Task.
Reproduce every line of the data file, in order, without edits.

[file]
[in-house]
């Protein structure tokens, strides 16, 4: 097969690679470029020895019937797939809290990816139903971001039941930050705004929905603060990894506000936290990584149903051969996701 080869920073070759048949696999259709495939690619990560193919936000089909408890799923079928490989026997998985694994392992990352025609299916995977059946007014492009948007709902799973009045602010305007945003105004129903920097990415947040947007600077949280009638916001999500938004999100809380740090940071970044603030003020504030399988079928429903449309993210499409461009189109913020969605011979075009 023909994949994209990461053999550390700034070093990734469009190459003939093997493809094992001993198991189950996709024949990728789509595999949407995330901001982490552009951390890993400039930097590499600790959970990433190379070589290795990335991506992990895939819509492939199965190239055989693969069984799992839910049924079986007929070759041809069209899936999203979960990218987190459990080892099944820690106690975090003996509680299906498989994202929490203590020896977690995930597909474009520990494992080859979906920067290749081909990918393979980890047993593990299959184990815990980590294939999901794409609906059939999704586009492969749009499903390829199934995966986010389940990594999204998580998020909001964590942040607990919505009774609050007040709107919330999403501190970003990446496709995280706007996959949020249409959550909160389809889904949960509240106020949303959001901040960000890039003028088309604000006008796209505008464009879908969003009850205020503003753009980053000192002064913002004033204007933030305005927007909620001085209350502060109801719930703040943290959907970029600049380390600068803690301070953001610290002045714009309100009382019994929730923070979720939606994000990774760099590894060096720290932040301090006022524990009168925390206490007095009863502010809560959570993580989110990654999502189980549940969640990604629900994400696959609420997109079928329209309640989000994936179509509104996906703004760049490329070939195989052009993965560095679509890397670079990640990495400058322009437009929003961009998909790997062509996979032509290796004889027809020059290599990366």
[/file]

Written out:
[in-house]
């Protein structure tokens, strides 16, 4: 097969690679470029020895019937797939809290990816139903971001039941930050705004929905603060990894506000936290990584149903051969996701 080869920073070759048949696999259709495939690619990560193919936000089909408890799923079928490989026997998985694994392992990352025609299916995977059946007014492009948007709902799973009045602010305007945003105004129903920097990415947040947007600077949280009638916001999500938004999100809380740090940071970044603030003020504030399988079928429903449309993210499409461009189109913020969605011979075009 023909994949994209990461053999550390700034070093990734469009190459003939093997493809094992001993198991189950996709024949990728789509595999949407995330901001982490552009951390890993400039930097590499600790959970990433190379070589290795990335991506992990895939819509492939199965190239055989693969069984799992839910049924079986007929070759041809069209899936999203979960990218987190459990080892099944820690106690975090003996509680299906498989994202929490203590020896977690995930597909474009520990494992080859979906920067290749081909990918393979980890047993593990299959184990815990980590294939999901794409609906059939999704586009492969749009499903390829199934995966986010389940990594999204998580998020909001964590942040607990919505009774609050007040709107919330999403501190970003990446496709995280706007996959949020249409959550909160389809889904949960509240106020949303959001901040960000890039003028088309604000006008796209505008464009879908969003009850205020503003753009980053000192002064913002004033204007933030305005927007909620001085209350502060109801719930703040943290959907970029600049380390600068803690301070953001610290002045714009309100009382019994929730923070979720939606994000990774760099590894060096720290932040301090006022524990009168925390206490007095009863502010809560959570993580989110990654999502189980549940969640990604629900994400696959609420997109079928329209309640989000994936179509509104996906703004760049490329070939195989052009993965560095679509890397670079990640990495400058322009437009929003961009998909790997062509996979032509290796004889027809020059290599990366």